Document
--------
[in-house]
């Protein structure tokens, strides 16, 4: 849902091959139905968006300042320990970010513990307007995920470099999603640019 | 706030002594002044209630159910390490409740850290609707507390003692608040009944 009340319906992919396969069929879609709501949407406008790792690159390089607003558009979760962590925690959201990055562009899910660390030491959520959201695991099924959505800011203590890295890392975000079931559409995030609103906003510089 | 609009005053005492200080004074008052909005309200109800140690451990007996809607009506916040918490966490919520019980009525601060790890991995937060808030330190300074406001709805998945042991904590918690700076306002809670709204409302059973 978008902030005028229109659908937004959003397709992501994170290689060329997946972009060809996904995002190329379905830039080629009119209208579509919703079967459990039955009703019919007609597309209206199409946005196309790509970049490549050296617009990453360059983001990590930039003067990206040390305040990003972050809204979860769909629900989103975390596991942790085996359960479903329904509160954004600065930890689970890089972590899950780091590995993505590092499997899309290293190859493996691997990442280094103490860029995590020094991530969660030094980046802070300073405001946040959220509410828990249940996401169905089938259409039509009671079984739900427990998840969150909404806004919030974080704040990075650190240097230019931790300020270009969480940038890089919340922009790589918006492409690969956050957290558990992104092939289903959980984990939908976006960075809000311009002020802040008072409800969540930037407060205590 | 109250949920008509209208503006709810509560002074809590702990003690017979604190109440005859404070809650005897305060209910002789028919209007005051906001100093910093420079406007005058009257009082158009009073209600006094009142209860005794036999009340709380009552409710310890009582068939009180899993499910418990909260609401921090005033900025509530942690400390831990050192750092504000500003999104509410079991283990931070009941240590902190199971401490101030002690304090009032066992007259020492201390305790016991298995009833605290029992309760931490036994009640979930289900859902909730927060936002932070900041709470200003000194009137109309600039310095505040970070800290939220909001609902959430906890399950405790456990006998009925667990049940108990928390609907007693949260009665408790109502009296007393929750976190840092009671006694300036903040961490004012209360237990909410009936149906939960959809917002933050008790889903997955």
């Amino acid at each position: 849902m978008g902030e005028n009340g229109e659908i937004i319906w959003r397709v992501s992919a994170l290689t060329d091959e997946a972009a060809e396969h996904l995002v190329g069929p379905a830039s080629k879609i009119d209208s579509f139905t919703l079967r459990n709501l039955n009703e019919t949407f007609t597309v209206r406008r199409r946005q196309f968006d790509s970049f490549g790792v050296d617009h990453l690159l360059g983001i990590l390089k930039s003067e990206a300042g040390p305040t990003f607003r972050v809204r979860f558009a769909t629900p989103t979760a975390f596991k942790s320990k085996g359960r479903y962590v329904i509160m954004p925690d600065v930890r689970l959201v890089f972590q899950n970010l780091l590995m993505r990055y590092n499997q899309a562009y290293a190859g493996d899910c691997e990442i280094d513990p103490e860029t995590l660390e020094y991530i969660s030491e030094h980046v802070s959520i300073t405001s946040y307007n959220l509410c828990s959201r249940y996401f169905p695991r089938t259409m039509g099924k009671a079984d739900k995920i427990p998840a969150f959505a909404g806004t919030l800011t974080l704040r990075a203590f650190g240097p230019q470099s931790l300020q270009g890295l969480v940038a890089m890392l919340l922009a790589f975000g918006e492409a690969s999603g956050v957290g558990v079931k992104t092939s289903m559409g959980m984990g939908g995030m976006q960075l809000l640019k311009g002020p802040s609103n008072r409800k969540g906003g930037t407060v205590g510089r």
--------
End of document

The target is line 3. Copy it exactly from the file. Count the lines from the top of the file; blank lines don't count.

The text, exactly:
């Amino acid at each position: 849902m978008g902030e005028n009340g229109e659908i937004i319906w959003r397709v992501s992919a994170l290689t060329d091959e997946a972009a060809e396969h996904l995002v190329g069929p379905a830039s080629k879609i009119d209208s579509f139905t919703l079967r459990n709501l039955n009703e019919t949407f007609t597309v209206r406008r199409r946005q196309f968006d790509s970049f490549g790792v050296d617009h990453l690159l360059g983001i990590l390089k930039s003067e990206a300042g040390p305040t990003f607003r972050v809204r979860f558009a769909t629900p989103t979760a975390f596991k942790s320990k085996g359960r479903y962590v329904i509160m954004p925690d600065v930890r689970l959201v890089f972590q899950n970010l780091l590995m993505r990055y590092n499997q899309a562009y290293a190859g493996d899910c691997e990442i280094d513990p103490e860029t995590l660390e020094y991530i969660s030491e030094h980046v802070s959520i300073t405001s946040y307007n959220l509410c828990s959201r249940y996401f169905p695991r089938t259409m039509g099924k009671a079984d739900k995920i427990p998840a969150f959505a909404g806004t919030l800011t974080l704040r990075a203590f650190g240097p230019q470099s931790l300020q270009g890295l969480v940038a890089m890392l919340l922009a790589f975000g918006e492409a690969s999603g956050v957290g558990v079931k992104t092939s289903m559409g959980m984990g939908g995030m976006q960075l809000l640019k311009g002020p802040s609103n008072r409800k969540g906003g930037t407060v205590g510089r």